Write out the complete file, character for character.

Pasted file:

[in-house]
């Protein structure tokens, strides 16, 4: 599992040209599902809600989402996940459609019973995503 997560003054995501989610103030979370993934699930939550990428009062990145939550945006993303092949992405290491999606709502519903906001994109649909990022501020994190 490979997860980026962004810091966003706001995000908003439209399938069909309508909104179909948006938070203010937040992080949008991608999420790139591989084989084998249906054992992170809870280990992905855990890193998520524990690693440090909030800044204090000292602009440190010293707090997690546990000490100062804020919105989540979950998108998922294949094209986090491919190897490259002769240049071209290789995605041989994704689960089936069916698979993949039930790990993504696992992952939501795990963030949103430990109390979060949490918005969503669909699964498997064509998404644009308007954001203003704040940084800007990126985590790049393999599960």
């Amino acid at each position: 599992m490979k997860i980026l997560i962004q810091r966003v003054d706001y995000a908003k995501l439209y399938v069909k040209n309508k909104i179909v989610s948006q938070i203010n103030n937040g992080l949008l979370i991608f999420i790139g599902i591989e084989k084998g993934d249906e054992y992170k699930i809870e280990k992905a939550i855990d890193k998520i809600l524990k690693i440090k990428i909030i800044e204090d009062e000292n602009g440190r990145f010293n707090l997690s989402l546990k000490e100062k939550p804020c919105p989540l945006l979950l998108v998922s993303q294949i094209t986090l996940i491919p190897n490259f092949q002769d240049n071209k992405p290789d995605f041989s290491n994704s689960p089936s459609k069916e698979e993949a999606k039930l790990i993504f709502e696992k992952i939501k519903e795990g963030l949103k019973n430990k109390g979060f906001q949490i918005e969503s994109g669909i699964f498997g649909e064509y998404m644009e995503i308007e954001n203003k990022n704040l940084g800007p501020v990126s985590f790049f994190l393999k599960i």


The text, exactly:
[in-house]
């Protein structure tokens, strides 16, 4: 599992040209599902809600989402996940459609019973995503 997560003054995501989610103030979370993934699930939550990428009062990145939550945006993303092949992405290491999606709502519903906001994109649909990022501020994190 490979997860980026962004810091966003706001995000908003439209399938069909309508909104179909948006938070203010937040992080949008991608999420790139591989084989084998249906054992992170809870280990992905855990890193998520524990690693440090909030800044204090000292602009440190010293707090997690546990000490100062804020919105989540979950998108998922294949094209986090491919190897490259002769240049071209290789995605041989994704689960089936069916698979993949039930790990993504696992992952939501795990963030949103430990109390979060949490918005969503669909699964498997064509998404644009308007954001203003704040940084800007990126985590790049393999599960």
């Amino acid at each position: 599992m490979k997860i980026l997560i962004q810091r966003v003054d706001y995000a908003k995501l439209y399938v069909k040209n309508k909104i179909v989610s948006q938070i203010n103030n937040g992080l949008l979370i991608f999420i790139g599902i591989e084989k084998g993934d249906e054992y992170k699930i809870e280990k992905a939550i855990d890193k998520i809600l524990k690693i440090k990428i909030i800044e204090d009062e000292n602009g440190r990145f010293n707090l997690s989402l546990k000490e100062k939550p804020c919105p989540l945006l979950l998108v998922s993303q294949i094209t986090l996940i491919p190897n490259f092949q002769d240049n071209k992405p290789d995605f041989s290491n994704s689960p089936s459609k069916e698979e993949a999606k039930l790990i993504f709502e696992k992952i939501k519903e795990g963030l949103k019973n430990k109390g979060f906001q949490i918005e969503s994109g669909i699964f498997g649909e064509y998404m644009e995503i308007e954001n203003k990022n704040l940084g800007p501020v990126s985590f790049f994190l393999k599960i």